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Journal Article

CRISPR-Cas9-based target validation for p53-reactivating model compounds


Savai,  Rajkumar
Lung Development and Remodeling, Max Planck Institute for Heart and Lung Research, Max Planck Society;

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Wanzel, I., Vischedyk, J. B., Gittler, M. P., Gremke, N., Seiz, J. R., Hefter, M., et al. (2016). CRISPR-Cas9-based target validation for p53-reactivating model compounds. NATURE CHEMICAL BIOLOGY, 12(1), 22-+. doi:10.1038/NCHEMBIO.1965.

Cite as: https://hdl.handle.net/21.11116/0000-0001-BF54-A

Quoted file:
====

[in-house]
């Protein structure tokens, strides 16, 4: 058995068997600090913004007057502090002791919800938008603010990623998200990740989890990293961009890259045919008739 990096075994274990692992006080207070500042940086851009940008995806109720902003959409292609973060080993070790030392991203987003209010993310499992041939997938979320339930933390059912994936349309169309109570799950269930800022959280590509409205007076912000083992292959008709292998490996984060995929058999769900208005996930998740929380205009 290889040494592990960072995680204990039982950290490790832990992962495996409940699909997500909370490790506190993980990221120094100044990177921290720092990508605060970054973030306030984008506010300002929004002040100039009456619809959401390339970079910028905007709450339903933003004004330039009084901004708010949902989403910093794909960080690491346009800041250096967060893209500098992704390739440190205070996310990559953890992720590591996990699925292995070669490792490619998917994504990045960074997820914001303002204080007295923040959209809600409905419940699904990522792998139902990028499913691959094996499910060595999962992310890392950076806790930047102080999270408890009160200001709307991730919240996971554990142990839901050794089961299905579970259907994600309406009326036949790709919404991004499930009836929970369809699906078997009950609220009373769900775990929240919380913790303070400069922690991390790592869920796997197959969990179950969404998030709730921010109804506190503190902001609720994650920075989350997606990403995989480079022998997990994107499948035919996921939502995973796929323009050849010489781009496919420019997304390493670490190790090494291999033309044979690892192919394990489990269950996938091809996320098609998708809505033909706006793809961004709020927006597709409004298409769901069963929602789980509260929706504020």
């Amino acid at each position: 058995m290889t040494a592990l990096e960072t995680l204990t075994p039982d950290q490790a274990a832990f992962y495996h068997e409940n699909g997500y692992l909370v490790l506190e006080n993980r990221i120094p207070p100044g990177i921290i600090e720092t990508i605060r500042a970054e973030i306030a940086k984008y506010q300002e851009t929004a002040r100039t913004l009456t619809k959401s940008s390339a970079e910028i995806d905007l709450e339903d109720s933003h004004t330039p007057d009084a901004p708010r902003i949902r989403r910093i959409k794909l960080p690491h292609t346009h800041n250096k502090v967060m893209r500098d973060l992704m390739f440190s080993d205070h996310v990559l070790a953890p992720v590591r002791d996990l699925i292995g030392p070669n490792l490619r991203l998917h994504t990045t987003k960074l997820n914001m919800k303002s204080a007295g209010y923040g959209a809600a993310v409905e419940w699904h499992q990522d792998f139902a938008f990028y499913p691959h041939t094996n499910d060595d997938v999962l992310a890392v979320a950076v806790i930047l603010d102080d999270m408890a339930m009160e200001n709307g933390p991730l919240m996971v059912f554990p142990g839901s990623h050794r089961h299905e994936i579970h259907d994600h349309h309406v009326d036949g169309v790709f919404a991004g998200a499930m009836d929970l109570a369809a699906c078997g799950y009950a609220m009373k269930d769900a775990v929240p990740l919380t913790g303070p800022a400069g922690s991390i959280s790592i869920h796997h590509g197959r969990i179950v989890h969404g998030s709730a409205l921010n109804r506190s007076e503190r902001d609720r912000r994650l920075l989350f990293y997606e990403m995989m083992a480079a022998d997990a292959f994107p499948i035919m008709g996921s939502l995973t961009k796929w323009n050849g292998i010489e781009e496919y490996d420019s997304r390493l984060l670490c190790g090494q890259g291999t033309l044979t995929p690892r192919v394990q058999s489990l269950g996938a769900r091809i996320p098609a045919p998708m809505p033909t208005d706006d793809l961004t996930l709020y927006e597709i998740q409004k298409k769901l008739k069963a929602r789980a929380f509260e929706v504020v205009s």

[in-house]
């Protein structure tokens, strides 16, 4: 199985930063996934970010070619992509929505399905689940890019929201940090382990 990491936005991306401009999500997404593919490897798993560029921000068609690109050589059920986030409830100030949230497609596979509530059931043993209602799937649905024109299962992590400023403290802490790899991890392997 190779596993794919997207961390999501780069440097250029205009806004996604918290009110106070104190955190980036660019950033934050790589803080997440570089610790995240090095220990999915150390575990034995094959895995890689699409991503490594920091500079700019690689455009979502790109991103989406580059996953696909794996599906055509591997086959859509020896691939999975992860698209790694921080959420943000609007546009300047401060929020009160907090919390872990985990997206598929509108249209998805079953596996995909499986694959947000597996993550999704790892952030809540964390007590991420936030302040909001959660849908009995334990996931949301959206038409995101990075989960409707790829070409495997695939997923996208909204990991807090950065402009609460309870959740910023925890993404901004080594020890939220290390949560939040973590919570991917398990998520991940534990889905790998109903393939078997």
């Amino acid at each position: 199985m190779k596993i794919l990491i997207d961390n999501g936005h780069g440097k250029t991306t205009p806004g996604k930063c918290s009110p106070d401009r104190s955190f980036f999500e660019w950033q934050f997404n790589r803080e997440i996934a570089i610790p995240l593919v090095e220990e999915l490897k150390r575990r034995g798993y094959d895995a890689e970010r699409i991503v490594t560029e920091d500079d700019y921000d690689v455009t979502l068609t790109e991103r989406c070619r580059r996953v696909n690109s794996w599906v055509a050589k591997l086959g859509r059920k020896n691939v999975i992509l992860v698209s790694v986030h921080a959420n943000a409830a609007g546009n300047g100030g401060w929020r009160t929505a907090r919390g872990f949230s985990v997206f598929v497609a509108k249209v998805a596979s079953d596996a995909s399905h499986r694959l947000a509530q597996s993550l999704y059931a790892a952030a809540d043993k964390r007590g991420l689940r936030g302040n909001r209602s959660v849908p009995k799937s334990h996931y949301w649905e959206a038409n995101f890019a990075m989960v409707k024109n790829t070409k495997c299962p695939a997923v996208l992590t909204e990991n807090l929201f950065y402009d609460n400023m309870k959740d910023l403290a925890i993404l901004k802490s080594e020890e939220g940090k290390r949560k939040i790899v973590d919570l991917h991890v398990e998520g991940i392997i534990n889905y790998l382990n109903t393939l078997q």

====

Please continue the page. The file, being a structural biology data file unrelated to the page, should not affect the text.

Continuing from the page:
Inactivation of the p53 tumor suppressor by Mdm2 is one of the most frequent events in cancer, so compounds targeting the p53-Mdm2 interaction are promising for cancer therapy. Mechanisms conferring resistance to p53-reactivating compounds are largely unknown. Here we show using CRISPR-Cas9-based target validation in lung and colorectal cancer that the activity of nutlin, which blocks the p53-binding pocket of Mdm2, strictly depends on functional p53. In contrast, sensitivity to the drug RITA, which binds the Mdm2-interacting N terminus of p53, correlates with induction of DNA damage. Cells with primary or acquired RITA resistance display cross-resistance to DNA crosslinking compounds such as cisplatin and show increased DNA cross-link repair. Inhibition of FancD2 by RNA interference or pharmacological mTOR inhibitors restores RITA sensitivity. The therapeutic response to p53-reactivating compounds is therefore limited by compound-specific resistance mechanisms that can be resolved by CRISPR-Cas9-based target validation and should be considered when allocating patients to p53-reactivating treatments.